The penalties for violating the ordinance improved drastically. Instead of a criminal Class C Misdemeanor for first time offenders, the ordinance requires compliance training, followed by a fine for a second offense. A third offense will result in a letter warning the violator to comply with the rule by a certain date. If the housing provider still refuses to comply at that point, the city will take back all the city incentives the provider received and it will be ineligible for any incentives in the future.

In addition to the HVIP, the City Neighborhood and Housing Services Department committed to partnering with the San Antonio Housing Authority to make housing navigators and benefits navigators available to help voucher holders identify housing opportunities and other supports. The department will also work with real estate partners to develop an education campaign that helps voucher holders understand their rights and provides them access to other services. This campaign will also educate property owners, property managers and developers about the HVIP.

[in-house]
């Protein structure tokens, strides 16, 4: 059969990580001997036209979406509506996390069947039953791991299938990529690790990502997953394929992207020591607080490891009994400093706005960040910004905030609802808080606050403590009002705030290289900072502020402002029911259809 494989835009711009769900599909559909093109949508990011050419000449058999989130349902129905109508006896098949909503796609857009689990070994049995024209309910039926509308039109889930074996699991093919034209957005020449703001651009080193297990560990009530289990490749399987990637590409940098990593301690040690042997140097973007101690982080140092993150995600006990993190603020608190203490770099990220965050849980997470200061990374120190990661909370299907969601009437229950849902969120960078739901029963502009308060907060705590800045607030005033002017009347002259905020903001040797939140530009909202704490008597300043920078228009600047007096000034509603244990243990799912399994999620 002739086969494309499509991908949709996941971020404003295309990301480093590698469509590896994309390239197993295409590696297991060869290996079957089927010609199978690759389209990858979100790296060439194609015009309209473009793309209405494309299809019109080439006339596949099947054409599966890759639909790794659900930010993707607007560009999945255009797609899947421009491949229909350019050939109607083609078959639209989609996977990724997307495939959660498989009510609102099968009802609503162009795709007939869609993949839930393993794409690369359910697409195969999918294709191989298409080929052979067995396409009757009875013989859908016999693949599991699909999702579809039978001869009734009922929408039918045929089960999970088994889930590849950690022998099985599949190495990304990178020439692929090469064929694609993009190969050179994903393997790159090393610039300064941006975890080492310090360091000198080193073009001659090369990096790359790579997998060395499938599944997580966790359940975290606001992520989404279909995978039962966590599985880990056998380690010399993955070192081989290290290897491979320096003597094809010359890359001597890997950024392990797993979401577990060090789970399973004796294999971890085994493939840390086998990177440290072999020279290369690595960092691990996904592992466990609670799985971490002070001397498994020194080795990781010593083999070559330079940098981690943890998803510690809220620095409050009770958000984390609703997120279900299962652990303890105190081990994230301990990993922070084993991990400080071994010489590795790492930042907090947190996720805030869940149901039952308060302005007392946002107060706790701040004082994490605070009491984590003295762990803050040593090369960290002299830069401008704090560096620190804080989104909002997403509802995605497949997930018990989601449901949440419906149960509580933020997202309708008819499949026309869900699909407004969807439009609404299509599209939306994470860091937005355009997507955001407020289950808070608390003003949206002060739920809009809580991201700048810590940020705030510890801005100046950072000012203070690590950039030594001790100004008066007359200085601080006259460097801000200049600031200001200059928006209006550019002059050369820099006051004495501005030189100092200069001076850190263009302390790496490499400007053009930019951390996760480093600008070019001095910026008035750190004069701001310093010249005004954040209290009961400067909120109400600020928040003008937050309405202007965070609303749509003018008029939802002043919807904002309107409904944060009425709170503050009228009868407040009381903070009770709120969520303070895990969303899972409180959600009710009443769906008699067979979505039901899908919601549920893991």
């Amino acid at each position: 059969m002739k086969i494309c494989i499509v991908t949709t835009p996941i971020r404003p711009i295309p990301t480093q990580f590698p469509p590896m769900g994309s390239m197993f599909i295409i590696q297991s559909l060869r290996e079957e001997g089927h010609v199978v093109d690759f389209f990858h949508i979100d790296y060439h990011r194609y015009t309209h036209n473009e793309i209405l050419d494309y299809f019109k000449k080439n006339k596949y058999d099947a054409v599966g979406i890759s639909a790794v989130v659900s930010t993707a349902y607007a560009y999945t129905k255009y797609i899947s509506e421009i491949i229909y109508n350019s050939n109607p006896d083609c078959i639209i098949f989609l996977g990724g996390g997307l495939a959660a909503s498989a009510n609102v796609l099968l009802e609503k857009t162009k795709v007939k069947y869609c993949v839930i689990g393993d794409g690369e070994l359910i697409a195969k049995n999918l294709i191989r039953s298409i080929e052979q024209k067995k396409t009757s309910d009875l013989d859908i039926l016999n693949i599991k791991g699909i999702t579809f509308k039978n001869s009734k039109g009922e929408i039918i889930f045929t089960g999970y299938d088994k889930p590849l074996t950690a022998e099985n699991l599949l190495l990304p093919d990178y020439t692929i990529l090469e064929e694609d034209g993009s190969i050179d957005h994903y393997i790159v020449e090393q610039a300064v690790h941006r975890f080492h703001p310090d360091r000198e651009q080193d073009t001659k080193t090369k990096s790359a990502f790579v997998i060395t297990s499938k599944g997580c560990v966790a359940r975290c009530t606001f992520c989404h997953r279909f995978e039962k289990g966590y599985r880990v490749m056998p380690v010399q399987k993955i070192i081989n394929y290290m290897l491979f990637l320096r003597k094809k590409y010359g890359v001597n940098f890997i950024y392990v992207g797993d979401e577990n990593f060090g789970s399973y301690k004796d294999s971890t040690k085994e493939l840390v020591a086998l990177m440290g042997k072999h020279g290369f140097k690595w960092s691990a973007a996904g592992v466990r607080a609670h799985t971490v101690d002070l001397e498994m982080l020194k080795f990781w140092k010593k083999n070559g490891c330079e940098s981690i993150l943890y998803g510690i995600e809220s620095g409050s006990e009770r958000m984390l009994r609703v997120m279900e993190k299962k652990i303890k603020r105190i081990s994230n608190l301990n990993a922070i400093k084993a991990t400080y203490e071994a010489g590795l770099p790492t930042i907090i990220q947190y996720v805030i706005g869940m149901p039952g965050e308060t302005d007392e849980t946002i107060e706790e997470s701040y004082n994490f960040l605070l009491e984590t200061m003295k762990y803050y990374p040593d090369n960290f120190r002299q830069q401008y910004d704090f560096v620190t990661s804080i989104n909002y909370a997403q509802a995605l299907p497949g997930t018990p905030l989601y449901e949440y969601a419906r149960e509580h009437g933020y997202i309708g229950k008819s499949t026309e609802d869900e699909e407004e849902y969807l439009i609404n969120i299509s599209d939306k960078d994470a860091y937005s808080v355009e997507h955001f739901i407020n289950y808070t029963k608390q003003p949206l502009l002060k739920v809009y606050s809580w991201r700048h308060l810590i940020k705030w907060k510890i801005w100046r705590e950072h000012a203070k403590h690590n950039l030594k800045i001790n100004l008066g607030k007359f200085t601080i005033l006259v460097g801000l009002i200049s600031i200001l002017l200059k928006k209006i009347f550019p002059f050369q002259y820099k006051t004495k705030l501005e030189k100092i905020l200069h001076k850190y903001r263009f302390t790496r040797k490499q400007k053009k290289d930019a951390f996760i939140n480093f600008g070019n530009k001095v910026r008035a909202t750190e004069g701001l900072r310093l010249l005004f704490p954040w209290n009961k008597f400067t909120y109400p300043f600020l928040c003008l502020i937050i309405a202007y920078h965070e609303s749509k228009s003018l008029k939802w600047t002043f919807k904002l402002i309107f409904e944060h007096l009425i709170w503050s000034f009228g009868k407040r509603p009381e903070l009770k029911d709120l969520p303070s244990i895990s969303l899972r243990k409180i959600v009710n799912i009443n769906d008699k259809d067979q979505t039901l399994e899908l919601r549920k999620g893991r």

Thanks to the strong advocacy by the San Antonio Apartment Association, San Antonio was able to avoid implementing a harmful, and incorrectly named, source of income discrimination policy. Instead, with SAAA’s help, the city applied a more practical and sound policy, the HVIP, that helps all parties who take part in providing affordable housing to San Antonio residents and ultimately benefits the residents who will live in that housing.

Lessons learned

  • Going forward SAAA will work with the city and with the San Antonio Housing Authority to identify improvements that can be made to help property owners who voluntarily participate in the federal Housing Choice Voucher program. SAAA will also work with the city on education, and advocate for increased funding to the Housing Choice Voucher program.
  • Volunteers who work closely with affordable housing projects were most impactful in meetings with city officials.
  • Good relationships with other housing industry organizations became part of the education and defensive strategy for this issue. SAAA strategically contacted and made other housing partners and organizations aware of the proposed ordinance. Those groups agreed with SAAA’s concerns and performed their own outreach and education to city officials.

Hector Morales, Jr., MPAff is the San Antonio Apartment Association Director of Government Relations. Alison Cohen is SAAA’s Government Relations Manager.

Do you have a local success story to share? Tell us about it! Email Michelle Helmers for more information.